Ghana is the only country in Sub-Saharan Africa likely to meet both the Millennium Development Goals of halving the proportion of people in poverty, and the proportion of people who are hungry, by 2015.
In a study of Ghana’s story IFPRI experts have called the country ‘a prime candidate to champion economic transformation in Africa.’ They state that Ghana should grab the ‘unique opportunity for the front-running African countries to set examples on how to achieve economic transformation and prosperity on the continent’.
But there is a side to this narrative that deserves even more attention: Ghana’s quiet and steady agricultural revolution.
According to the Overseas Development Institute (ODI), Ghana’s agricultural sector has grown by an average of about 5% per year during the past 25 years, making it one of the world’s top performers in agricultural growth. Further successes include:
- Between 1990 and 2004, Ghana cut hunger levels by 75%.
- Undernourishment went down to 8% by 2003, from 34% in 1991.
- Child malnutrition declined, with the proportion of infants underweight falling from 30% in 1988 to 17% in 2008.
- Political and economic reforms reduced the percentage of the population living in poverty from 52% in 1991-92 to 28.5% in 2005-06.
- Rural poverty fell from 64% to 40% between 1981 and 2007.
- By 2005/07, staple food production per person was more than 80% higher than it was in 1981/83.
This agricultural transformation has been driven by sound governance and a strengthening of the enabling environment. As an ODI Paper explains, economic reforms beginning in 1983 devalued the cedi (Ghana’s currency) and transformed the cocoa marketing board (COCOBOD) allowing for greater competition in the sector. The resulting cocoa boom that saw smallholders benefit from increasing cocoa prices, stimulated growth in the rural economy as a whole.
John Agyekum Kufuor, President of Ghana from 2001-09, was named a World Food Prize laureate in 2011 for his leadership and commitment to tackling hunger in Ghana during his time in office. In an essay for IFPRI, he described his administration’s rural development plan which combined the education of farmers, investment in agricultural research, and economic incentives to farmers to boost yields. Between 2002 and 2005 cocoa produced in Ghana doubled from 350,000 to 734,000 tons, an all-time record in more than a century of cocoa farming in the country. Kufuor said his government also invested in infrastructure such as feeder roads, warehouses, and cold stores for horticultural crops.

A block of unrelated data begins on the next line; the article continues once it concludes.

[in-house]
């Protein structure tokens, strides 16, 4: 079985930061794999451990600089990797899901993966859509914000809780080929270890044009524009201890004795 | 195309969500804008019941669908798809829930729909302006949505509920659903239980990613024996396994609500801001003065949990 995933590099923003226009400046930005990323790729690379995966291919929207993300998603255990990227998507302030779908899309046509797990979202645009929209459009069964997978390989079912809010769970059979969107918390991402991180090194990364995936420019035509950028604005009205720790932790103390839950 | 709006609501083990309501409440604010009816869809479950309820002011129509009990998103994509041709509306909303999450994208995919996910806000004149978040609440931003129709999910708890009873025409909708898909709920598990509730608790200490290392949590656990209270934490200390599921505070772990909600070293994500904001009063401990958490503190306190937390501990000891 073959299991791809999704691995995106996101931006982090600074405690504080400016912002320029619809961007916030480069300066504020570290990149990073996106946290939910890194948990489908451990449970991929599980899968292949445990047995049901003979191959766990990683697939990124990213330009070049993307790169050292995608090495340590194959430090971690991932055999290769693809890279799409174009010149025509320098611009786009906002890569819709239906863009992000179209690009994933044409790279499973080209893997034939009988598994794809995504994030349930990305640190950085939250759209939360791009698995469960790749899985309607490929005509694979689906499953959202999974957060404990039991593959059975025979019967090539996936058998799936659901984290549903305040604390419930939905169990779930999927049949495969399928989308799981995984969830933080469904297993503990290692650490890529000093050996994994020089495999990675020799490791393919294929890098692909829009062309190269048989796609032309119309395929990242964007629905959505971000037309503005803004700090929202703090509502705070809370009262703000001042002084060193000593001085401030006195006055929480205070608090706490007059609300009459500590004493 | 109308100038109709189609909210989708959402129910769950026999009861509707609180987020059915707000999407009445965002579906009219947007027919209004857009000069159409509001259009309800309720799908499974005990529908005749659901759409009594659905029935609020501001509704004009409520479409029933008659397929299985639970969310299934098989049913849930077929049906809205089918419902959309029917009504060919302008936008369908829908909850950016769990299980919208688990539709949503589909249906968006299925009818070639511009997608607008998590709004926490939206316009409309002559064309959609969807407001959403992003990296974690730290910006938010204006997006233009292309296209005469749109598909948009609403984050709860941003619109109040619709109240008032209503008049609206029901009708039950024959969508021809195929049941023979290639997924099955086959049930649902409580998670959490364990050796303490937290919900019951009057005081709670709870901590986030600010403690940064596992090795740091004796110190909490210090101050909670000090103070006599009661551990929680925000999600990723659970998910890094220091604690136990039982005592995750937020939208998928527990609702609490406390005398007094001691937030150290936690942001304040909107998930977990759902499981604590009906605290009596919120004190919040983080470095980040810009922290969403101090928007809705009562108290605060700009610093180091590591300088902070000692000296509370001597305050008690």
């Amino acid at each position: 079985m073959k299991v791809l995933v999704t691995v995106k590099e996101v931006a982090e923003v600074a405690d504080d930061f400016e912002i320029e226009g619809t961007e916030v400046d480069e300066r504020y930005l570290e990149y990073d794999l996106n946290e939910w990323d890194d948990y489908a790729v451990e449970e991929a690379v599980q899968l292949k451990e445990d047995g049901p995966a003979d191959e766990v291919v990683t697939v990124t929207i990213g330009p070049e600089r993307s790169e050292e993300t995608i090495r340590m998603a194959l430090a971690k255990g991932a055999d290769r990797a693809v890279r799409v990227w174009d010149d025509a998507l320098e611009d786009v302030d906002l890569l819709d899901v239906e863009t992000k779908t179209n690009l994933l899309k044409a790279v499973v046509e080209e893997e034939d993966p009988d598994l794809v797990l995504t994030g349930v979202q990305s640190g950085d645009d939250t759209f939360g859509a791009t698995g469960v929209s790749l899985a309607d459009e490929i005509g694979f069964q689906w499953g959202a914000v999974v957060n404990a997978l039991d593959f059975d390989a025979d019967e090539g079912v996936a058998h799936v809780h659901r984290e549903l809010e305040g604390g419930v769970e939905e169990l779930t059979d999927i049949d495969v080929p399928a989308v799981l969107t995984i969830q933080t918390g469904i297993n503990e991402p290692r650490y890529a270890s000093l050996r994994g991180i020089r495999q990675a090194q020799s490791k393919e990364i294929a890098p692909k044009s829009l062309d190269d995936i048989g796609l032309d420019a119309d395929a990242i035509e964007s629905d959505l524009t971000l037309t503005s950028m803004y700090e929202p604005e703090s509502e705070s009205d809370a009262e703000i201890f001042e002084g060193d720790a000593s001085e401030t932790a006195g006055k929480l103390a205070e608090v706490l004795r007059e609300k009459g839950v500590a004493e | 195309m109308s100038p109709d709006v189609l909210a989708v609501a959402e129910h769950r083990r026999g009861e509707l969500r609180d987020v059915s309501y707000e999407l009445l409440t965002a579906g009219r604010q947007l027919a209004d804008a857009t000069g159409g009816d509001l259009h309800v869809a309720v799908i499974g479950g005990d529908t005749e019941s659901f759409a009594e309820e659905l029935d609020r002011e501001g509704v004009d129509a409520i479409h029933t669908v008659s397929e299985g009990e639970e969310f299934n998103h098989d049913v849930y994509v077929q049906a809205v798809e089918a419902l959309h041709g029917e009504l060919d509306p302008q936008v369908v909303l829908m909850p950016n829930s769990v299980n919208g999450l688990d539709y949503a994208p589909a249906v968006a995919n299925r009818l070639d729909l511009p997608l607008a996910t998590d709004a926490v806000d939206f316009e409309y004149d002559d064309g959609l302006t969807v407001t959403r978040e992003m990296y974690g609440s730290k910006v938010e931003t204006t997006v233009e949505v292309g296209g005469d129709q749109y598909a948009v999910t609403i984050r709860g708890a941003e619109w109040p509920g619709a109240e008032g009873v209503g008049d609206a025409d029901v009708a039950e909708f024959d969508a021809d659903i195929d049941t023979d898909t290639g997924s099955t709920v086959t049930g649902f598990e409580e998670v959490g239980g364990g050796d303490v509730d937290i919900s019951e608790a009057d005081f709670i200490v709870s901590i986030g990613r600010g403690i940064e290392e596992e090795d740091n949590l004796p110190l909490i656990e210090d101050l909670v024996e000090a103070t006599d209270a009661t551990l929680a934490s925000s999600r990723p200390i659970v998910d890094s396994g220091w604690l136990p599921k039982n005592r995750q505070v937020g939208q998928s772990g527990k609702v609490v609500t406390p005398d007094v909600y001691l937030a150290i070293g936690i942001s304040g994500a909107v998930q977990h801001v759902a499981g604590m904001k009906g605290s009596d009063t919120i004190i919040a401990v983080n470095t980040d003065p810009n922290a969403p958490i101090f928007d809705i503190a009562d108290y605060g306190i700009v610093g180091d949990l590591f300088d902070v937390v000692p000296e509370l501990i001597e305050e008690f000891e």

Both the cocoa boom and the government’s support of agricultural research paved the way for the International Institute of Tropical Agriculture (IITA) to develop new varieties of high-yielding, low-input and disease-resistant cassava that have been widely adopted. Economic growth in the country also stimulated greater domestic demand and with it, emerging agricultural opportunities in roots and tubers, livestock and vegetables. Tomato production, for example, increased by more than six times between 1985 and 1997. This is a virtuous circle at work with agricultural growth boosting rural development in turn creating new agricultural opportunities.
For the future ODI lists Ghana’s challenges as ‘overcoming some of the market failures in access to credit and inputs; using more irrigation; increasing farmers’ skills; and ensuring access to better techniques.’ But Ghana’s future looks bright: Ghana signed a CAADP compact in 2009, and has since developed investment plans, stock taking documents and technical review reports to set out the pathway to practical implementation of its national strategies.
As an OECD study has shown, rapid and sustainable progress to reduce extreme poverty is next to impossible except where agricultural productivity increases and incomes increase for poor farmers. Through a stable economy, market liberalisation and improved infrastructure, all resulting from good governance, Ghana has been able to create a thriving agricultural sector for large- and small-scale farmers alike.